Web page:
This article was published on 30 September 2008. Some information may be out of date.

Tax cuts bring KiwiSaver into reach for many

The “I can’t afford KiwiSaver” excuse is about to get weaker for many New Zealanders. Tax cuts come into effect from October 1, and many families will also benefit from changes to the Working for Families tax credit and income threshold. The extra money will cover at least half of many people’s KiwiSaver contributions, sometimes more.

What’s more, further cuts are in store if Labour is re-elected. And while National hasn’t yet outlined its tax plans, it has promised bigger cuts than Labour.

Many people will argue that even with more money they still won’t be able to spare any for savings. But if you can possibly acknowledge that you’ve managed up until now, and put the extra cash into KiwiSaver before you get used to receiving it, you should be much better off in the long run.

It’s a pity not to get your share of the incentives in the taxpayer-funded savings scheme. And employees have to commit to contributing for only one year, while for non-employees there is no commitment.

Let’s look first at the tax cuts. The current tax rates are: 15 per cent on the first $9,500, then 21 per cent up to $38,000, then 33 per cent up to $60,000, and 39 per cent above $60,000.

The rates from October 1 are: 12.5 per cent on the first $14,000, then 21 per cent up to $40,000, then 33 per cent up to $70,000, and 39 per cent above $70,000.

Under Labour, the rates would drop again in April 2010 and again in April 2011, at which time they would be: 12.5 per cent on the first $20,000, then 21 per cent up to $42,500, then 33 per cent up to $80,000, and 39 per cent above $80,000.

What does this mean to you?

If you earn $20,000 a year, you’ll receive $12 more in the hand each week from October 1, rising to $22 a week from 2011 under Labour, and presumably more under National. In KiwiSaver, if you contributed 4 per cent of your pay, that would amount to $15 a week.

On $40,000, the first tax cut is $16 a week, rising to at least $26 a week by 2011. Your KiwiSaver contribution would be $31 a week.

On $60,000, the first tax cut is $16 a week, rising to at least $32 a week. Your KiwiSaver contribution would be $46 a week.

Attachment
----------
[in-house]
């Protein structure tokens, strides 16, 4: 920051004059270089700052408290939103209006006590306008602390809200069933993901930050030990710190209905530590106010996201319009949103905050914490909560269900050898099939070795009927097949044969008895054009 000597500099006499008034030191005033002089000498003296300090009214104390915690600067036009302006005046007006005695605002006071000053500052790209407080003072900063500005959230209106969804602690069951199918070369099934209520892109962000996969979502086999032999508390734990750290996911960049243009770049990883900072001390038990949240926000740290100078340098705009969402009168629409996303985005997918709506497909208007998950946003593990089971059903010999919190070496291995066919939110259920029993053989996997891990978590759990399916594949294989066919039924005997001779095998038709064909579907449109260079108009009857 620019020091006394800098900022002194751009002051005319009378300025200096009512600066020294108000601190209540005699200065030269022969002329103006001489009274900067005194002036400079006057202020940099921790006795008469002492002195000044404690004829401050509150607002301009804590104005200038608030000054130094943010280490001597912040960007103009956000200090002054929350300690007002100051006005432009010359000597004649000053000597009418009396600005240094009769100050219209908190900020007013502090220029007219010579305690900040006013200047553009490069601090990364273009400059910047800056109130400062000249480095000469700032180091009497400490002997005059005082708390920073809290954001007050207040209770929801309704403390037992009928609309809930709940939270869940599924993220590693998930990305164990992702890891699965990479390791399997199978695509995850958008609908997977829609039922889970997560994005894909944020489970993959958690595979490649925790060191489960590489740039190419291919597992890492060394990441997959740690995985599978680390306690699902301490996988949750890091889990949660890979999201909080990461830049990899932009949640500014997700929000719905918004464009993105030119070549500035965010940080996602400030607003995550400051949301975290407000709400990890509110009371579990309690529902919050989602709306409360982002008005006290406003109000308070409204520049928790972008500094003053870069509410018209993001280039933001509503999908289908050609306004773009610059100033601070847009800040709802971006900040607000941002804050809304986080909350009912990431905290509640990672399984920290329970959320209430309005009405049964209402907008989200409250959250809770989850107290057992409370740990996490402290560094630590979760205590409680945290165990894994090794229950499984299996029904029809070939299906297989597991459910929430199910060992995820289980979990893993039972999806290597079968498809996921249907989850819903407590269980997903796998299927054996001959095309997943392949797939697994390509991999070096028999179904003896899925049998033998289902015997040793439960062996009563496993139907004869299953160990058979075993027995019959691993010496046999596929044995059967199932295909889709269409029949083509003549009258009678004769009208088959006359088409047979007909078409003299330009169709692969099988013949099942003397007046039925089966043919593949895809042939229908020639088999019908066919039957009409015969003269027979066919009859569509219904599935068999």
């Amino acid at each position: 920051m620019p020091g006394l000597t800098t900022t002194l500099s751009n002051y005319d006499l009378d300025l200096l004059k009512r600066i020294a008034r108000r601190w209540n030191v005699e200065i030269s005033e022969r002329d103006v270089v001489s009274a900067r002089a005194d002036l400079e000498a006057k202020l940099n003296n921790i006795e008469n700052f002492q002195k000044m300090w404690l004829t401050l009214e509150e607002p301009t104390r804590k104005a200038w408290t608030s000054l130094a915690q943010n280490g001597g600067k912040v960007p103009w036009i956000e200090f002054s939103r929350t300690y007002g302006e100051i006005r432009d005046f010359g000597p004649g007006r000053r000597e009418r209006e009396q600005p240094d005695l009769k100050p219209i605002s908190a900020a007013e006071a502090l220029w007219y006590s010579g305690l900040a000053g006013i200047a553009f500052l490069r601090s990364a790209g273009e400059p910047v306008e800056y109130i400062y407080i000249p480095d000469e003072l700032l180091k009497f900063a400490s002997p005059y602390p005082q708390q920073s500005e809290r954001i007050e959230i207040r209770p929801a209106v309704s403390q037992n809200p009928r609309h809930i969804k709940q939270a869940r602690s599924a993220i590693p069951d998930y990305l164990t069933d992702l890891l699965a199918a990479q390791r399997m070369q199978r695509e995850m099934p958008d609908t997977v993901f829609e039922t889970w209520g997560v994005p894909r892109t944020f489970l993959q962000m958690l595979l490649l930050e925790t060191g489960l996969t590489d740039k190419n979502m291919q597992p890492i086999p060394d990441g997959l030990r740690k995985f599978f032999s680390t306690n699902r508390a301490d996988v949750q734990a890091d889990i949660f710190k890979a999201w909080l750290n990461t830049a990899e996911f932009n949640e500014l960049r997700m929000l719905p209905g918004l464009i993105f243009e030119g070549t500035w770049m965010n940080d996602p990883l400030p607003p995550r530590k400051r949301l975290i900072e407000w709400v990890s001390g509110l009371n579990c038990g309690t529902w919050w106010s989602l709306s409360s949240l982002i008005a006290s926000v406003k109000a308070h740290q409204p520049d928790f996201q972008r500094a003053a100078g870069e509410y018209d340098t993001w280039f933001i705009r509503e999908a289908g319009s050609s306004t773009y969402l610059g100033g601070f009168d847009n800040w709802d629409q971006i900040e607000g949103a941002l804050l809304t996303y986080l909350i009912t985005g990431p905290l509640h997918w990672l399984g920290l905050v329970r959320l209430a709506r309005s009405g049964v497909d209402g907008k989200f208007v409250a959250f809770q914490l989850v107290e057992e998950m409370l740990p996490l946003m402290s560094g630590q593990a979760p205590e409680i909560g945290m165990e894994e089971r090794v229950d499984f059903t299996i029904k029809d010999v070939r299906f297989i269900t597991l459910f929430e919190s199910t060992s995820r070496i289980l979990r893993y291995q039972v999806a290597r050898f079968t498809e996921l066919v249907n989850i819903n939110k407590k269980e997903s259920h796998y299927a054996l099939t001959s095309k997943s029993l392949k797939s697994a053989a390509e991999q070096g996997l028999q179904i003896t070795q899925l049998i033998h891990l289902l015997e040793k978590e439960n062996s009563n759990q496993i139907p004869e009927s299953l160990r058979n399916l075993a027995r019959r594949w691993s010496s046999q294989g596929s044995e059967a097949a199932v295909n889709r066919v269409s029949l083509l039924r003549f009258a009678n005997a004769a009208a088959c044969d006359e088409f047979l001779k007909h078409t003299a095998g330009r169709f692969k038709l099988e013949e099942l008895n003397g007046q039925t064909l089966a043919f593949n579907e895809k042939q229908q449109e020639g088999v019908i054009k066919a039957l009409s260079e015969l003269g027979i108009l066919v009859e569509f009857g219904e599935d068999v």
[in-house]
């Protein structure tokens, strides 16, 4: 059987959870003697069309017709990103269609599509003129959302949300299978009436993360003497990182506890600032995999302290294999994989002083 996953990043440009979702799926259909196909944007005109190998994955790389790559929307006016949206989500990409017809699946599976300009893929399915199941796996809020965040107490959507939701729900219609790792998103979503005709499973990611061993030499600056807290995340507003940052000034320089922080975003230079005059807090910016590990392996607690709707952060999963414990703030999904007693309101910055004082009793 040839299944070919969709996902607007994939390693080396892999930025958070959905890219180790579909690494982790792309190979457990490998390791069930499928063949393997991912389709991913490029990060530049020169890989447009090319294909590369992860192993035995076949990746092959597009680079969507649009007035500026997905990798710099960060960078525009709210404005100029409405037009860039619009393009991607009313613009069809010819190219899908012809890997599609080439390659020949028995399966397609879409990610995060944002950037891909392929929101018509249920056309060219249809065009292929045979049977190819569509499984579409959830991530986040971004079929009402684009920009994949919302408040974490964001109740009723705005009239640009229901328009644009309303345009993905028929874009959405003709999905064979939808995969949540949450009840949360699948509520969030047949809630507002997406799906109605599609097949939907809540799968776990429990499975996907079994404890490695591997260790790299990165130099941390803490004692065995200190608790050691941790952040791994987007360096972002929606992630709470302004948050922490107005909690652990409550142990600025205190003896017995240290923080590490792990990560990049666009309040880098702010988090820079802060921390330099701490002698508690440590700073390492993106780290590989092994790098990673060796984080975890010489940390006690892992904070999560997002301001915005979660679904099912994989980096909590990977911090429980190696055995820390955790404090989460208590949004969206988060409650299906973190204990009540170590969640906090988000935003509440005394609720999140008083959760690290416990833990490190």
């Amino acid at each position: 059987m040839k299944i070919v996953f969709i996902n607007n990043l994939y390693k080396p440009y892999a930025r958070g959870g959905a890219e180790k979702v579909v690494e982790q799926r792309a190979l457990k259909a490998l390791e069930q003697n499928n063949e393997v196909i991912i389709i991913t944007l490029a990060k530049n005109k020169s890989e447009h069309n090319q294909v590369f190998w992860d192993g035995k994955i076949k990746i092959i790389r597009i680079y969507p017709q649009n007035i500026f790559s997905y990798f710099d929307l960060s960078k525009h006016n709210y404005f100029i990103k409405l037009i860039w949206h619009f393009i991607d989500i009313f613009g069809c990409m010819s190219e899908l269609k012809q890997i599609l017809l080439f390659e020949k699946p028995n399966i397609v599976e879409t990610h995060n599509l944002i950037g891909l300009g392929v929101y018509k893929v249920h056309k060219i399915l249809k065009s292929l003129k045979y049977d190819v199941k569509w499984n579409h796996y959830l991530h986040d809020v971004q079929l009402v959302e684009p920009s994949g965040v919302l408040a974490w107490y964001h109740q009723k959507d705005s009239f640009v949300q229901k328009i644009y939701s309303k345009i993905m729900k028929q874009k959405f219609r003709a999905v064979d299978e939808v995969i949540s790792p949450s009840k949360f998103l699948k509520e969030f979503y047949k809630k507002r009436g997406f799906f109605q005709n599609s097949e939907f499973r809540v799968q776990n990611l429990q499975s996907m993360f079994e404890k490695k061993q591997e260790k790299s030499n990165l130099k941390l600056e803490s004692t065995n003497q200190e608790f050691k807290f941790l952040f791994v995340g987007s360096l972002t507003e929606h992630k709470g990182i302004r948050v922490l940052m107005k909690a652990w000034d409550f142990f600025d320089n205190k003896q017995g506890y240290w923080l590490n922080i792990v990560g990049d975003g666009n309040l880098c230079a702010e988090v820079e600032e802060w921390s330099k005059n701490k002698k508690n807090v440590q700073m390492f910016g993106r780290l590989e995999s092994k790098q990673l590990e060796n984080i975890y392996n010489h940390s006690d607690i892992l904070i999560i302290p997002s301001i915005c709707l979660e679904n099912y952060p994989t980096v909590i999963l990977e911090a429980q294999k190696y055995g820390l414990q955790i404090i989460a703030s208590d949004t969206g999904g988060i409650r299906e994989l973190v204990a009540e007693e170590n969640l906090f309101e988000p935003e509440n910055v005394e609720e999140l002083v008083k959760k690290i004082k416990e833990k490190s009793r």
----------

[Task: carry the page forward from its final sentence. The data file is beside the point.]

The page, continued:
On $80,000, the first tax cut is $28 a week, rising to at least $55 a week. Your KiwiSaver contribution would be $62 a week.

Added to this are the Working for Families increases, which vary with income and number of children. Here are some examples of how much families with children under 13 will gain each week from the tax cuts and Working for Families changes:

  • One earner on $45,000 with two children will get $31 more now, rising to at least $63 from April 2011. Their KiwiSaver contribution would be $35.
  • Two earners on $45,000 and $20,000 with two children will get $43 more now, rising to at least $85 from 2011. Their KiwiSaver contributions would be $35 and $15. Perhaps one parent could join now and the other in a year or two.
  • One earner on $35,000 with one child will get $16 more now, rising to at least $31 from April 2011. Their KiwiSaver contribution would be $27.

Chances are you don’t fit into any of these examples. You might want to wait and see exactly how much better off you are. But don’t wait too long. You may get used to spending the extra money instead of joining KiwiSaver.

Mary Holm is a freelance journalist, a director of Financial Services Complaints Ltd (FSCL), a seminar presenter and a bestselling author on personal finance. From 2011 to 2019 she was a founding director of the Financial Markets Authority. Her opinions are personal, and do not reflect the position of any organisation in which she holds office. Mary’s advice is of a general nature, and she is not responsible for any loss that any reader may suffer from following it.